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Unformatted text preview: MIT OpenCourseWare 5.80 Small-Molecule Spectroscopy and Dynamics Fall 2008 For information about citing these materials or our Terms of Use, visit: MASSACHUSETTS INSTITUTE OF TECHNOLOGY Chemistry 5.76 Spring 1977 Problem Set #4 1. The corners of a cube are numbered 1, 2, 3, 4 clockwise around the top face of the cube, and 5, 6, 7, 8 clockwise around the bottom face, corner 5 lying under corner 1, corner 6 under corner 2, and so on. A face center is denoted by the two numbers of the corners between which a face diagonal can be drawn which passes through that face center (for example, either 13 or 24 would denote the center of the top face). (a) The structures of several kinds of A B4 molecules are described as follows with the above numbering system. The A–atom is placed at the center of the cube, and the A— B bond distances are given by the cube dimensions. However, the B–atoms are not necessarily all equivalent, the actual equivalence being determined by the symmetry elements remaining in the A B4 structures. (i) A B4 (1, 2, 3, 4) (ii) A B4 (1, 3, 5, 7) (iii) A B4 (1, 3, 6, 8) (iv) A B4 (1, 5, 16, 18) (v) A B4 (13, 36, 68, 18) Give the point-group symbol for each A B4 structure (for example, C3v , D6h , and so on). (b) Classify the five molecules of Part (a) as to type of molecular rotator (linear, symmetrical top, and so on). (c) Which of the five molecules of Part (a) will give a pure-rotational spectrum in the far-infrared or mi­ crowave region? Which will give a pure-rotational Raman effect? 2. The harmonic oscillator (mass m) in two dimensions has a potential energy V expressed in polar coordinates r, θ, of the general form 2V = k1 r2 cos2 θ + k2 r2 sin2 θ, where k1 and k2 are force constants. For the special case o k1 = k2 = k, the oscillator has a single frequency v = (k/m)1/2 /2π, and its Schr¨ dinger equation has solutions of the form � −αr2 = Nv,� exp exp(i�θ)P(r) 2 � ψv,� where v, � are quantum numbers (v = 0, 1, 2, . . . , ∞; ±� = 0, 2, 4, . . . , v for v even, ±� = 1, 3, 5, . . . v for v odd); Nv,� is a normalization constant; α = 4π2 mv/h; P(r), a polynomial in r only, depends for its form on the values of v and � and is an even function for even v, odd for odd v. 5.76 Problem Set #4 Spring, 1977 page 2 (a) The energy levels of this two-dimensional oscillator are Ev = (v + 1)hv. What is the degeneracy of the v–th level? (b) Find Nv,� for v = 1, � = +1, for which P(r) = α1/2 r. (c) Show that any two ψ’s of the same v but different � are orthogonal. (d) Find the average value of the angular momentum pθ for any state v, �. (e) Find the average value of r−2 for the state v = 1, � = +1. Substitute the results of the above in the equation for the relationship between E and pθ in the plane rotor and find E for the state v = 1, � = +1. Explain the difference between this value of E and that given by the equation of Part (a). 3. The carbon suboxide molecule C3 O2 , is believed to be linear and symmetrical. (a) Classify the normal vibrations of C3 O2 according to the symmetry species of point group D∞h . (b) How many polarized lines should appear in the vibrational Raman spectrum? How many fundamental infrared bands should have P–, Q–, and R–branches? 4. Suppose that there are two possible structures for ethylene, planar D2h and nonplanar D2d . (a) Work out the infrared-active and the Raman-active vibrational species for each point group. (b) Work out the distribution of fundamental vibrational frequencies among the different species of the two structures and compare the results. What would you look for spectroscopically to decide between the two structures? (c) What kind of rotational fine structure would you expect in the vibrational infrared bands of the D2h model? What kind for the D2d model? 5. Make a complete analysis of the spectrum of BF3 given below and prove the symmetry of the molecule. (Chemical evidence gives a start.) B11 F3 480.4 cm−1 691.3 888.0 1445.9 1831.0 2903.2 B10 F3 482.0 cm−1 719.5 888.0 1497.0 1928.0 3008.2 Raman m — s — — — IR s s — vs w w Note that the 888 cm−1 band has the same value for both isotopic species. This is a critical point in clinching the symmetry. 5.76 Problem Set #4 6. Spring, 1977 page 3 (a) Let ψa ≡ ψv1 =1 (Q1 )ψv2 =0 (Q2 ) and ψb ≡ ψv1 =0 ψv2 =2 be the normalized harmonic-oscillator wave functions of a polyatomic molecule corresponding to excited vibrational states of unperturbed energies Ea and Eb . If these two states are in Fermi resonance, second-order non-degenerate theory can be applied. Assume � � � that the interaction energies Haa and Hbb are zero and that Hab arises from one or more anharmonic terms in the potential function. In a certain molecule, the levels ψa and ψb are observed to be in Fermi resonance, the transitions to the perturbed levels being observed at 1400 and 1500 cm−1 , whereas the level ψv1 =0 ψv2 =1 has an energy of 740 cm−1 above the zero level (see diagram). Deduce the unperturbed � Ea –value from the above data (Hab is to be evaluated from the data, not by integration). (b) The intensity of the Raman line for the transition from the ground state ψ0,0 to the unperturbed state ψa in the absence of Fermi resonance is proportional to the square of the matrix element � � �� � ∂α � � � � ψ0,0 � Q 1 � ψa ∂Q1 � where ∂α/∂Q1 is a non-zero constant. The corresponding matrix element � � �� � ∂α � � � � Q 2 � ψb ψ0,0 � ∂ Q2 � is zero because Δv2 = 2. Find the ratio of the intensities of the two Raman lines for the transitions from state |ψ00 � to the perturbed states |ψA � and |ψB �. ...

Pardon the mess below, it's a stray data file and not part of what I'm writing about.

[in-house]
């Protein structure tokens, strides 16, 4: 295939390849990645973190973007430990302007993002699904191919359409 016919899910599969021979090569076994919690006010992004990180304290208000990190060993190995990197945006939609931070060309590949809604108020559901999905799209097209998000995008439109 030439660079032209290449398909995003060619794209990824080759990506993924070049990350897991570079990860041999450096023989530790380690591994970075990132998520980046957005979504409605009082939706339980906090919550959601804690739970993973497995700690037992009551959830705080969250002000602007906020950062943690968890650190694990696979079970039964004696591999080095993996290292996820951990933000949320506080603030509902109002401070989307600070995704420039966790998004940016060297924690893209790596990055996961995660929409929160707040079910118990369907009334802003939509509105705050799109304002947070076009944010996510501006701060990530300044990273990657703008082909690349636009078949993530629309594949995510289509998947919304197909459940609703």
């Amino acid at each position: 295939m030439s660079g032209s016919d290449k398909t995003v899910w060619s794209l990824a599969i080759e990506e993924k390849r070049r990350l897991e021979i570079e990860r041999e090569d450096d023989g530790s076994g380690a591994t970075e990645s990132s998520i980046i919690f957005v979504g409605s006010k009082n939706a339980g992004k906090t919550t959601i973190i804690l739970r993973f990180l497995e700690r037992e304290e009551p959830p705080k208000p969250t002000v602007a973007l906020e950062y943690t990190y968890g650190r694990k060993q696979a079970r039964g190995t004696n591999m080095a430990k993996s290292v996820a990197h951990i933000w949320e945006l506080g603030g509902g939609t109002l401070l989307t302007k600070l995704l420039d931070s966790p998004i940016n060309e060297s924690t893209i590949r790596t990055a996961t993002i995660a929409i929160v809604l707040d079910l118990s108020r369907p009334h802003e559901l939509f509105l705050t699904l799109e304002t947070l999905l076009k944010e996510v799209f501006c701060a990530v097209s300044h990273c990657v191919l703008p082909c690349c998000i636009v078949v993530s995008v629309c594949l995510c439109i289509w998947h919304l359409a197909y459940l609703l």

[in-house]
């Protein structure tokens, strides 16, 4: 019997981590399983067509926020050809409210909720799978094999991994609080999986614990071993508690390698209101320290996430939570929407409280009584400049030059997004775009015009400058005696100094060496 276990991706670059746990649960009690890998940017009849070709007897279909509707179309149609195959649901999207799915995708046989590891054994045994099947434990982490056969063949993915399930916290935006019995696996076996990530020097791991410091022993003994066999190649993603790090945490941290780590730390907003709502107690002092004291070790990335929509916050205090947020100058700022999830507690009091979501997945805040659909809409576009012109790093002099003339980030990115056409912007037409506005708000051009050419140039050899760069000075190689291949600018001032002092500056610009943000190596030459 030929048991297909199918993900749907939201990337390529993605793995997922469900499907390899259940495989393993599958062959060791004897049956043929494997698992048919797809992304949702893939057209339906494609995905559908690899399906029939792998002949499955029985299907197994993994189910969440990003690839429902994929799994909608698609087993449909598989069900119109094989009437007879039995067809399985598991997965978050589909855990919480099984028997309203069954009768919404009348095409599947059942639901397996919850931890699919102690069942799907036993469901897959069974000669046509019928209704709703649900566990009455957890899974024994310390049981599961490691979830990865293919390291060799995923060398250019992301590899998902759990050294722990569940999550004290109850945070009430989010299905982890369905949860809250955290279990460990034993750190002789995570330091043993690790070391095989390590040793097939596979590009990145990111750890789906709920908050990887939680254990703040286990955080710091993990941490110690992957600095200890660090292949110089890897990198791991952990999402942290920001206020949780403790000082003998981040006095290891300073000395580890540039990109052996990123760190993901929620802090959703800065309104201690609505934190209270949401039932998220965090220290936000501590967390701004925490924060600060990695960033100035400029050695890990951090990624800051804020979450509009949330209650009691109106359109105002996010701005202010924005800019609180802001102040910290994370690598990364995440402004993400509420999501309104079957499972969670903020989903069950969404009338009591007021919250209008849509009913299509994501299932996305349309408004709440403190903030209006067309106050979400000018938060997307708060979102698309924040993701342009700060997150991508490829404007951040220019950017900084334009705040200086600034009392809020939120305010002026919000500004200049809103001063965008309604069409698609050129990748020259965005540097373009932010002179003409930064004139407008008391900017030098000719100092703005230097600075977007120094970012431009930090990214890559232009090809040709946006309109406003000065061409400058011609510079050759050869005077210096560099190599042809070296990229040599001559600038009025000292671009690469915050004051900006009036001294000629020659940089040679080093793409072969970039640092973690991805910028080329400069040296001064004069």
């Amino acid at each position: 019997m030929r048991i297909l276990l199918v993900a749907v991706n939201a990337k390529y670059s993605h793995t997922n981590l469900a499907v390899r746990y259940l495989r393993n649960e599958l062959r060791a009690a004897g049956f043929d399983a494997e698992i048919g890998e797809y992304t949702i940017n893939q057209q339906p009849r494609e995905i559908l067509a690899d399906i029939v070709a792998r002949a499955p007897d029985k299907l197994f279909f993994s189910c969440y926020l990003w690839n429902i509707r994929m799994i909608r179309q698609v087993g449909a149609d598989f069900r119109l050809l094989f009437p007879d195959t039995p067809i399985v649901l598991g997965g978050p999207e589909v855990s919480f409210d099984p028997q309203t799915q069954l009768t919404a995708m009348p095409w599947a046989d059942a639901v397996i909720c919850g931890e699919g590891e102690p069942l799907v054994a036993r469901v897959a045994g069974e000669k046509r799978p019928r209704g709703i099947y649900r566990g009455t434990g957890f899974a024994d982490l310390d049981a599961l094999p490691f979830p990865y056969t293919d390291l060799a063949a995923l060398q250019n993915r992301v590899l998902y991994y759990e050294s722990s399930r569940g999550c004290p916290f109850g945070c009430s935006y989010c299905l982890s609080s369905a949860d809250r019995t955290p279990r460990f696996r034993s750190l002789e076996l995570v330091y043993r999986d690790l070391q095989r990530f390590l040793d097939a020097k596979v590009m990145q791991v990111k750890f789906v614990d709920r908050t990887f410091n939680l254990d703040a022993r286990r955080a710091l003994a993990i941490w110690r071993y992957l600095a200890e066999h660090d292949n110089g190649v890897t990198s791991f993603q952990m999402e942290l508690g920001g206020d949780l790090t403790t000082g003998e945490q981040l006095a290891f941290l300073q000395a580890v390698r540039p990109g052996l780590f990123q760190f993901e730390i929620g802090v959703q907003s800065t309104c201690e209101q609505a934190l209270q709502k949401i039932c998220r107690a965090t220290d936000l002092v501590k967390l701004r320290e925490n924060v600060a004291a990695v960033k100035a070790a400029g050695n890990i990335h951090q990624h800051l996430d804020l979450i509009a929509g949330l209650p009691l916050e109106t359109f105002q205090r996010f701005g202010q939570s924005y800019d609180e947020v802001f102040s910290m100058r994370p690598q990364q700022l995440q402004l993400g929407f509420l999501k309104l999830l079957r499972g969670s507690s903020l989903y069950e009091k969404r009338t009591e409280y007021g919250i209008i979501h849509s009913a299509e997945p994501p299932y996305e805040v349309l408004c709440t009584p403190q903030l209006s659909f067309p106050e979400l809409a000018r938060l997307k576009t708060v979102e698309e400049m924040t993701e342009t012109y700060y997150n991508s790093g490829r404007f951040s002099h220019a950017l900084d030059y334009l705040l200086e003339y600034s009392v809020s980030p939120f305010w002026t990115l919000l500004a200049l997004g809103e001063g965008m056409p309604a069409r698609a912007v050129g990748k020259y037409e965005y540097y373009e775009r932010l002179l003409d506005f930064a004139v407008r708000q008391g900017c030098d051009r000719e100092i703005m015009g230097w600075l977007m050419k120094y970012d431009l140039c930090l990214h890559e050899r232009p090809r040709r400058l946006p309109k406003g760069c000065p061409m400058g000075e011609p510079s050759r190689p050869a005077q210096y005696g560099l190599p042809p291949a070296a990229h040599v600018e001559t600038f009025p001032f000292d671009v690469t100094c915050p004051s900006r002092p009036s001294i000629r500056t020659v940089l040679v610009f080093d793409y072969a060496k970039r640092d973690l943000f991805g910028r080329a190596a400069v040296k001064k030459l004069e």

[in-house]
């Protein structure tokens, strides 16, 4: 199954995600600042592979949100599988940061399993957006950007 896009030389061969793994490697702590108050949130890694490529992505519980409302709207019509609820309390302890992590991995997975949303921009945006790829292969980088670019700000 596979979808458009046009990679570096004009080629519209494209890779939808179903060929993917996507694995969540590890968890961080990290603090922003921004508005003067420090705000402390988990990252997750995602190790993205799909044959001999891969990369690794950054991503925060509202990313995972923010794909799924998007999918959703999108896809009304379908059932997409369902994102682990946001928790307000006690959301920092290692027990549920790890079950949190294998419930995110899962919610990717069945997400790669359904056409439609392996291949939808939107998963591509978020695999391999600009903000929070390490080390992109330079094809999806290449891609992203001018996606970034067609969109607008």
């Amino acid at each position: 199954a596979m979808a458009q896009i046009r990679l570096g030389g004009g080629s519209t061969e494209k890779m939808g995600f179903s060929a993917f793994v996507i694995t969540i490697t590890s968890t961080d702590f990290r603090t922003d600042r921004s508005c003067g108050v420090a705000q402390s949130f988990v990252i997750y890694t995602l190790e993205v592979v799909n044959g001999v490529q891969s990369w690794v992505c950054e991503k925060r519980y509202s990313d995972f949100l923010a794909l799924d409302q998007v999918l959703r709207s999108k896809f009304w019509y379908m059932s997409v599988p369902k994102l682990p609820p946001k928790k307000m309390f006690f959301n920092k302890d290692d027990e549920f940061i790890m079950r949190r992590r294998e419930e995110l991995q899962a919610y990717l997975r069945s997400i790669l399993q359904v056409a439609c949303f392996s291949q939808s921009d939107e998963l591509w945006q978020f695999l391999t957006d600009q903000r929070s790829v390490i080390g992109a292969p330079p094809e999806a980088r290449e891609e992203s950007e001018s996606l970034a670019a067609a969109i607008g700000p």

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This note was uploaded on 11/28/2011 for the course CHEM 5.74 taught by Professor Robertfield during the Spring '04 term at MIT.

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